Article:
|Dr Karen Lee
0113 206 5283
Clinical Sciences (Molecular Medicine) students can intercalate after years 2, 3 or 4 of an MBChB (or equivalent) programme.
Applicants from Universities other than Leeds should include the following:
- a completed Direct Entry form
- names and email addresses of two referees
- a letter providing permission for you to apply to intercalate at another University
- a full University transcript providing scores, marks or grades of all summative assessments attempted to date
Students spend about half their time undertaking a research project which is usually laboratory-based but may involve gathering information from patients. The other half of the programme is directed to the study of selected diseases in depth. Each module is assessed differently. There are no undergraduate science students on the Clinical Sciences (Molecular Medicine) programme.
One advantage of intercalation is that you get a classified degree, a qualification, at the end of the year. In the picture above Junaid Azam graduates in Clinical Sciences.
|For more information on the taught module please click on the links below.|
|Research Methods in Clinical Sciences|
|Research Project for Clinical Sciences|
Further information about the specific research projects for 2017-18 will be made available here in January 2017.
The lectures and practicals for Research Methods are shared by intercalating medical students attending the Molecular Medicine, Cardiovascular Medicine and Medical Imaging programmes. Students on MRes Medicine attend the Paper Criticism sessions. Molecular Pharmacology is shared by intercalating medical students attending the Molecular Medicine and Cardiovascular Medicine programmes.
Eds project, The Diagnostic Accuracy of Digital Microscopy: A Systematic Review, was selected for a 45 minute podium presentation at the Pathology Informatics Summit 2015 in Pittsburgh. The Association for pathology informatics awarded Ed a travel award for trainees (photo below) which facilitated his attendance.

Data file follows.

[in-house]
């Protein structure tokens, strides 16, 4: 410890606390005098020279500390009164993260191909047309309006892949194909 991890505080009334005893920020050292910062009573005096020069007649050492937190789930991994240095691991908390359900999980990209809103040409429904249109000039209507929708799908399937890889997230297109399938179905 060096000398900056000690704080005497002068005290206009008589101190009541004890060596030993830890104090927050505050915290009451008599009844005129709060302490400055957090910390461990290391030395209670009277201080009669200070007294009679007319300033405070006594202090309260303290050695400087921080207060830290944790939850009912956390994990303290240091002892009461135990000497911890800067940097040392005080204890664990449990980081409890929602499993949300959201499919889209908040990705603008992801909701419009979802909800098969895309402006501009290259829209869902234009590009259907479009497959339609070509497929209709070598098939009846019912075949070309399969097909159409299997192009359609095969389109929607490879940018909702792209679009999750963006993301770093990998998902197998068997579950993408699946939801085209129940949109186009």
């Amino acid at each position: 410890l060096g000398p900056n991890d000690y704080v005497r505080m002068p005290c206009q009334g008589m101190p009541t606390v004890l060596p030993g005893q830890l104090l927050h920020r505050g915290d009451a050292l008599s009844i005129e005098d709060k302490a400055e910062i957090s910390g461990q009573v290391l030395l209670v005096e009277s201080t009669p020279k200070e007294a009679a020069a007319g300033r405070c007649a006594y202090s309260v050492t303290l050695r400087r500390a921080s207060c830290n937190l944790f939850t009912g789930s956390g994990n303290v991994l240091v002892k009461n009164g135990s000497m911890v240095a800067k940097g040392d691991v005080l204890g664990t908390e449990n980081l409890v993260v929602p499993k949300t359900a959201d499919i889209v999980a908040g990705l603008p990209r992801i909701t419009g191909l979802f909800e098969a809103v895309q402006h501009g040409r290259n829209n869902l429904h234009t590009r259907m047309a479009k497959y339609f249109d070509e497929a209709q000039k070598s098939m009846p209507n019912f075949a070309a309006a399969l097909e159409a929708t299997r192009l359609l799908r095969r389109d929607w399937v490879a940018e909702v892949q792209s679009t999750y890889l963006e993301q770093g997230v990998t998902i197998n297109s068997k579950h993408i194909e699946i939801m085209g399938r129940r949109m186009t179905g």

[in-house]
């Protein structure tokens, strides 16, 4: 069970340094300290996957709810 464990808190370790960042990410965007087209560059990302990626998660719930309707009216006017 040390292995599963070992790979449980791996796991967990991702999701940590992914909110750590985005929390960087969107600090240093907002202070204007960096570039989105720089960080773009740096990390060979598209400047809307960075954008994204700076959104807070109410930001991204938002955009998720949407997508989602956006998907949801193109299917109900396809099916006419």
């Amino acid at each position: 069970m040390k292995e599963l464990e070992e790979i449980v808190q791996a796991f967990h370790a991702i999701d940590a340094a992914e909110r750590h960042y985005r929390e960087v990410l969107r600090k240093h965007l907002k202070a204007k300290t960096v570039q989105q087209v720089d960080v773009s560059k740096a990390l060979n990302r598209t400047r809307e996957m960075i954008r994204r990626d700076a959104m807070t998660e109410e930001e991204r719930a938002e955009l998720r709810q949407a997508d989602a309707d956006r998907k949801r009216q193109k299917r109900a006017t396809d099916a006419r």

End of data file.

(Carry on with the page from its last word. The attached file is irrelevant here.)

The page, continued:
'Intercalating in Clinical Sciences provides you with the opportunity to complete an in-depth, original piece of medical research in a relatively short period of time, leading to multiple publication and presentation opportunities.
The opportunity to present my research at an international conference was one of the highlights of my intercalation year. I was fortunate enough to present to an audience which included the United States Food and Drug Administration and the College of American Pathologists.
Whilst in Pittsburgh I was also able to explore the city and attend my first baseball game, an education in itself! Both the conference and the BSc have afforded me the opportunity to widen my network of contacts in the field of academic medicine, as well as generating new friendships.'
After his return to the UK Ed continued the hard work and earned himself not only a first class degree but also the Willis Prize in Clinical Sciences (Molecular Medicine) for receiving the highest credit weighted average mark on the programme.